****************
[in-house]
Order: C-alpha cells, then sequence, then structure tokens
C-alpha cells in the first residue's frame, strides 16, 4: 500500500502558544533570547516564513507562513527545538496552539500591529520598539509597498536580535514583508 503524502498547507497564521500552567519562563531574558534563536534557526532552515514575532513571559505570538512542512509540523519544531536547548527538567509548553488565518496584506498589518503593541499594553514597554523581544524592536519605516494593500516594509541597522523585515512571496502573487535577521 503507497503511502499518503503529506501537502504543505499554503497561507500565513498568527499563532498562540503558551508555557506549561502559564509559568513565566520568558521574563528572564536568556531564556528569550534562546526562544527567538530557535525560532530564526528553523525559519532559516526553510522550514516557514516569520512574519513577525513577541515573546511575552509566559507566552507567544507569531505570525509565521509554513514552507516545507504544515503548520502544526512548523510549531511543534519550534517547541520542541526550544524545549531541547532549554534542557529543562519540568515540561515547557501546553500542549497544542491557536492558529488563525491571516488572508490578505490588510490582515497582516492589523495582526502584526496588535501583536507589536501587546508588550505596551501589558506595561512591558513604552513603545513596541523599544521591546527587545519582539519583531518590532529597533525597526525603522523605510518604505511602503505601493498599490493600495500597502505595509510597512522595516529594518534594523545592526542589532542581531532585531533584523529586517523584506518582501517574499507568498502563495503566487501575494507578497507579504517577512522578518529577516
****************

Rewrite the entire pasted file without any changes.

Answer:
[in-house]
Order: C-alpha cells, then sequence, then structure tokens
C-alpha cells in the first residue's frame, strides 16, 4: 500500500502558544533570547516564513507562513527545538496552539500591529520598539509597498536580535514583508 503524502498547507497564521500552567519562563531574558534563536534557526532552515514575532513571559505570538512542512509540523519544531536547548527538567509548553488565518496584506498589518503593541499594553514597554523581544524592536519605516494593500516594509541597522523585515512571496502573487535577521 503507497503511502499518503503529506501537502504543505499554503497561507500565513498568527499563532498562540503558551508555557506549561502559564509559568513565566520568558521574563528572564536568556531564556528569550534562546526562544527567538530557535525560532530564526528553523525559519532559516526553510522550514516557514516569520512574519513577525513577541515573546511575552509566559507566552507567544507569531505570525509565521509554513514552507516545507504544515503548520502544526512548523510549531511543534519550534517547541520542541526550544524545549531541547532549554534542557529543562519540568515540561515547557501546553500542549497544542491557536492558529488563525491571516488572508490578505490588510490582515497582516492589523495582526502584526496588535501583536507589536501587546508588550505596551501589558506595561512591558513604552513603545513596541523599544521591546527587545519582539519583531518590532529597533525597526525603522523605510518604505511602503505601493498599490493600495500597502505595509510597512522595516529594518534594523545592526542589532542581531532585531533584523529586517523584506518582501517574499507568498502563495503566487501575494507578497507579504517577512522578518529577516